A blog about climbing full time on the road.

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Monday, June 23, 2008

Timpooneke Hike and Ferguson canyon

We had a terrific weekend climbing and hiking and hanging out with friends. First Cassie's aunt and uncle came to visit on Friday on their way to Ogden to visit family. We really enjoyed spending time with them and swapping stories. They live in a beautiful part of Arizona and are very cool people. I made some homemade sweet biscuits and Cassie made some whipped cream and we topped it all off with raspberries and strawberries. Yum!

On Saturday we went with the club to Ferguson canyon.
It's a nice canyon tucked away between little and big cottonwood. Considering the close proximity of such great climbing on either side one might expect Ferguson to have become a forgotten canyon, but its shady walls and cool creek make it a great way to escape the hot weather on a summer day. We found the granite climbing there to be lots of fun, but rather uncondusive to leading as the area we were at was very very stout for the grades and protection was few and far between (i think i understand where that saying came from now). It had some super fun routes on the granite with a great climb called Extreme Unction and a fun5.7 called Inner Light which contained two variations but was unfortunately devoid of gear for the first bit (unless you trust extremely shallow C4s). So, we did a bunch of topropes, got some good burns on a 10d that was tough, and a 10c that was the hardest 10c I think I've ever attempted. It felt to me like a desperately crimpy 11d. Granite is tons of fun and a style of climbing that we aren't all that used to yet.

Sunday we decided to go hike the Timpooneke Trail toward the summit of Timpanogos. We found out that there was snow only 3miles up the trail, but that was kinda like icing on the cake since it was pretty hot out. The hike was a lot of fun, but I'd rather let the pictures do the talking on this one. Click on any of the pictures to see more pics from the hike.

Tuesday, June 17, 2008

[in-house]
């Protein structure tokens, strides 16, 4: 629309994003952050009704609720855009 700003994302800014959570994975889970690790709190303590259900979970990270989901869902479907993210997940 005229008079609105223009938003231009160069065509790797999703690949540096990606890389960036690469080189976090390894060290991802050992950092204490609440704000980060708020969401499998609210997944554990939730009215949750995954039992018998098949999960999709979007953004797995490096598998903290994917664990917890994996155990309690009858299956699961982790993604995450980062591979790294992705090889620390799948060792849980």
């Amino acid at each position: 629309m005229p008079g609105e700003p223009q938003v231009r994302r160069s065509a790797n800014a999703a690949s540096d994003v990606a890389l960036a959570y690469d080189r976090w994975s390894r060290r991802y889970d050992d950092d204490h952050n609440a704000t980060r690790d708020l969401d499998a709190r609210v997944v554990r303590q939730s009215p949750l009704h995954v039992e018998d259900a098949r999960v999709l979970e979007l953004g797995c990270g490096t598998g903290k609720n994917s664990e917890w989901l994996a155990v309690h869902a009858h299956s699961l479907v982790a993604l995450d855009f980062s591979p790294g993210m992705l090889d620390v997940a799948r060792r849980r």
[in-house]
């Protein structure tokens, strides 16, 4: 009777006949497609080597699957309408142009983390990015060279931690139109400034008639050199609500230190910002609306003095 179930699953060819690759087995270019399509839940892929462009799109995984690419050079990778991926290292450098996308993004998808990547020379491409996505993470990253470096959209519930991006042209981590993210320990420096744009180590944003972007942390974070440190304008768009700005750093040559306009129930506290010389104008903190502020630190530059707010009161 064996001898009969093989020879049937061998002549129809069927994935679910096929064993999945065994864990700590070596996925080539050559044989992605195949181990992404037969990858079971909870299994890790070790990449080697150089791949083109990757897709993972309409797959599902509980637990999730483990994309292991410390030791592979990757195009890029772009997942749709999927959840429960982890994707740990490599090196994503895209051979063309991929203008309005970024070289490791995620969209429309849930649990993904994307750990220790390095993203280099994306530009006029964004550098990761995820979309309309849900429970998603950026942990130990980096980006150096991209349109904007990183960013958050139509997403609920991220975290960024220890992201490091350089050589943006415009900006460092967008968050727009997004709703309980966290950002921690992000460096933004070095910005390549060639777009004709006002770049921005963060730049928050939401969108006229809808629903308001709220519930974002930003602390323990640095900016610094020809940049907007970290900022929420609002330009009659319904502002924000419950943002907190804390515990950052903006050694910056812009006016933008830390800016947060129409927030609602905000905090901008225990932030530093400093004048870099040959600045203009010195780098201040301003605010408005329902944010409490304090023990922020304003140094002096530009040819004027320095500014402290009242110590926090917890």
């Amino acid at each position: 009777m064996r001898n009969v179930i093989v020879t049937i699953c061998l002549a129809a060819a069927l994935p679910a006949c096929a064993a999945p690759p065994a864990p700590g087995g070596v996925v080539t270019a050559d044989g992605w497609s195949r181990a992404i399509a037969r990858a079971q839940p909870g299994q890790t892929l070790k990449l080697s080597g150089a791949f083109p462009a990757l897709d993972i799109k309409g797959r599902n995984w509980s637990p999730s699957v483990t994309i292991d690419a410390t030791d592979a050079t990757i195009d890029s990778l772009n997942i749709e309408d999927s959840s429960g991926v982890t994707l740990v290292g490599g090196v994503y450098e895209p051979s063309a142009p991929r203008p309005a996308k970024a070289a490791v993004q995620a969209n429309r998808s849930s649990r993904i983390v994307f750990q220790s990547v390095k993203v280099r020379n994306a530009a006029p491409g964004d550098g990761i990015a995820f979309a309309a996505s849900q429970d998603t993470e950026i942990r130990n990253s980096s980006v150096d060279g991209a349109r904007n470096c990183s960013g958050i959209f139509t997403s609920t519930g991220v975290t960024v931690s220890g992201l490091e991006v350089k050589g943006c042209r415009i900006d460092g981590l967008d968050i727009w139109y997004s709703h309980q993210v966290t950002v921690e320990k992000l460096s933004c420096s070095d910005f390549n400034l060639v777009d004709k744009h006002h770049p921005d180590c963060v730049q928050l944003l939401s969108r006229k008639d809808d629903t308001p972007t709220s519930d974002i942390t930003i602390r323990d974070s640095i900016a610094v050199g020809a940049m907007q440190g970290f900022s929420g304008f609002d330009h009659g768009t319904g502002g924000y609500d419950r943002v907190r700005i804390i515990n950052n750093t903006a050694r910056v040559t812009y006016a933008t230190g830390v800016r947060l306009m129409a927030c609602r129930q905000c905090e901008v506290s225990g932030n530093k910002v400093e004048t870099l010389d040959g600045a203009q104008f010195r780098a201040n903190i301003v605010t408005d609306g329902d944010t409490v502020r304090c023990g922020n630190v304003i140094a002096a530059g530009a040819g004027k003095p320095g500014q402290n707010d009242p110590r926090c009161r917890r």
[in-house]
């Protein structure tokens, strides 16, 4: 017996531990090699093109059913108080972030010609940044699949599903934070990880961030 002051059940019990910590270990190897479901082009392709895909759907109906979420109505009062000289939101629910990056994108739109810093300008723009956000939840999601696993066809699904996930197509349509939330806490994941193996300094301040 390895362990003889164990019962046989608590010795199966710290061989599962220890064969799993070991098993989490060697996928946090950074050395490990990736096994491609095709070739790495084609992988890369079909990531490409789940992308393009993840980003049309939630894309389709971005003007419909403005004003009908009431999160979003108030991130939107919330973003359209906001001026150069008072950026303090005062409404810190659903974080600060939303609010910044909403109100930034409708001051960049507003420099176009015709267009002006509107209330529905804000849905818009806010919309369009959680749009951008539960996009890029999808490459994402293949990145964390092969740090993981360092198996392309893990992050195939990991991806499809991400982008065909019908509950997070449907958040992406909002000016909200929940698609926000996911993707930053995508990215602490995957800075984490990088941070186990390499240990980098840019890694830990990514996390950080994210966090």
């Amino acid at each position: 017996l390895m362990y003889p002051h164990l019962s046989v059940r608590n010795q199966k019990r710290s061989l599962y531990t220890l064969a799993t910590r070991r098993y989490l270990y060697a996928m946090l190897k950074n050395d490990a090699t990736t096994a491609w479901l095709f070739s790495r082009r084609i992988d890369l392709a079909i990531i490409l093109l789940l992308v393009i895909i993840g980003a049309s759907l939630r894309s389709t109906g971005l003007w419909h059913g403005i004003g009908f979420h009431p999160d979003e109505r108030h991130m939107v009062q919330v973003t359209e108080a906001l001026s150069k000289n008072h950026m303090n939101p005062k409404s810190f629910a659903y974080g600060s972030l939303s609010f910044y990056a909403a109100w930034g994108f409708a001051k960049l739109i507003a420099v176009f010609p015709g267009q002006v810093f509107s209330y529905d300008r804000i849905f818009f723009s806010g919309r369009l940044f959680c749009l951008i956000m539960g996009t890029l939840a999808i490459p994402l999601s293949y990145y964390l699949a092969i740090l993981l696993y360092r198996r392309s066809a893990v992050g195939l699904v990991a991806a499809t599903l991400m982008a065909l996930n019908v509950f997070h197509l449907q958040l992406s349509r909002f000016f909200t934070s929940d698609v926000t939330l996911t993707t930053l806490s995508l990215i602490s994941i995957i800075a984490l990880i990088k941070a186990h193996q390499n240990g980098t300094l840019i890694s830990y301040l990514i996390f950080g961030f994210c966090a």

summertime and climbing

It's finally summer here in Utah. Temps in the high 80's to low 90's and not a cloud in the sky. We've been doing a lot of climbing outside lately and haven't been in the gym in probably about a month. Two weekends ago we went to Maple canyon for the second time this year. It was a super cold day and we both froze for the first climb. Luckily it warmed up a bit and was just cool enough to be perfect sending weather. I'm feeling a bit more confident leading and was able to redpoint two routes that I struggled on last year. One was a tricky 10c that just needed some style to get through a techy and pumpy section, the other was my first 11 and was an 11b. I was really excited about it as you can see.

Last Saturday night we went for a hike to the falls behind the cabin. It was beautiful weather that evening and a raging waterfall greeted us. It's a perfect hike to take when you're out of time to drive somewhere and it's great that it's within walking distance of the cabin. Mojo enjoys drinking and laying down in the ice cold water and generally running amuck.

On Sunday we woke up as early as we could for a Sunday (about 8am) and headed to American Fork. It's getting hot enough that we either need to climb at elevation, in the shade, wake up early or some combination of those options because otherwise it's just miserable getting baked by the sun. We went to a wall in the shade called Hard Rock that we had climbed a route on last year. There are three routes on the face we climbed, a 10b,9,8. We climbed "Treehugger" a 10b (thinking it was the 9) to warm up and found it to be quite tricky at the crux. It's weird going from one climbing area to another. We get used to the particular style needed on one type of rock and then have to adjust to something else. For example, Maple is cobblestone jugs, slopers and big feet. American Fork is limestone with pockets and polished edges. It feels completely different to climb on and takes a bit to get used to (not to mention the bolting in AF is more old school 80s style so the spaces between the bolts are always a bit farther than you would like) The 5.9 that I climbed was super jug pockets, was steep for the beginning, and also had a mini-roof on it. Really fun route and one I recommend trying if you're in the area. My first try I got pumped going over the roof. Second try it was pretty easy. Here's a pic from the top. Yeah, it's pretty runout on 5.5 terrain to the anchors. You probably wouldn't deck but you would take one wild whipper. It's the kind of climb where you keep repeating the "don't fall here" mantra as you head to the anchors.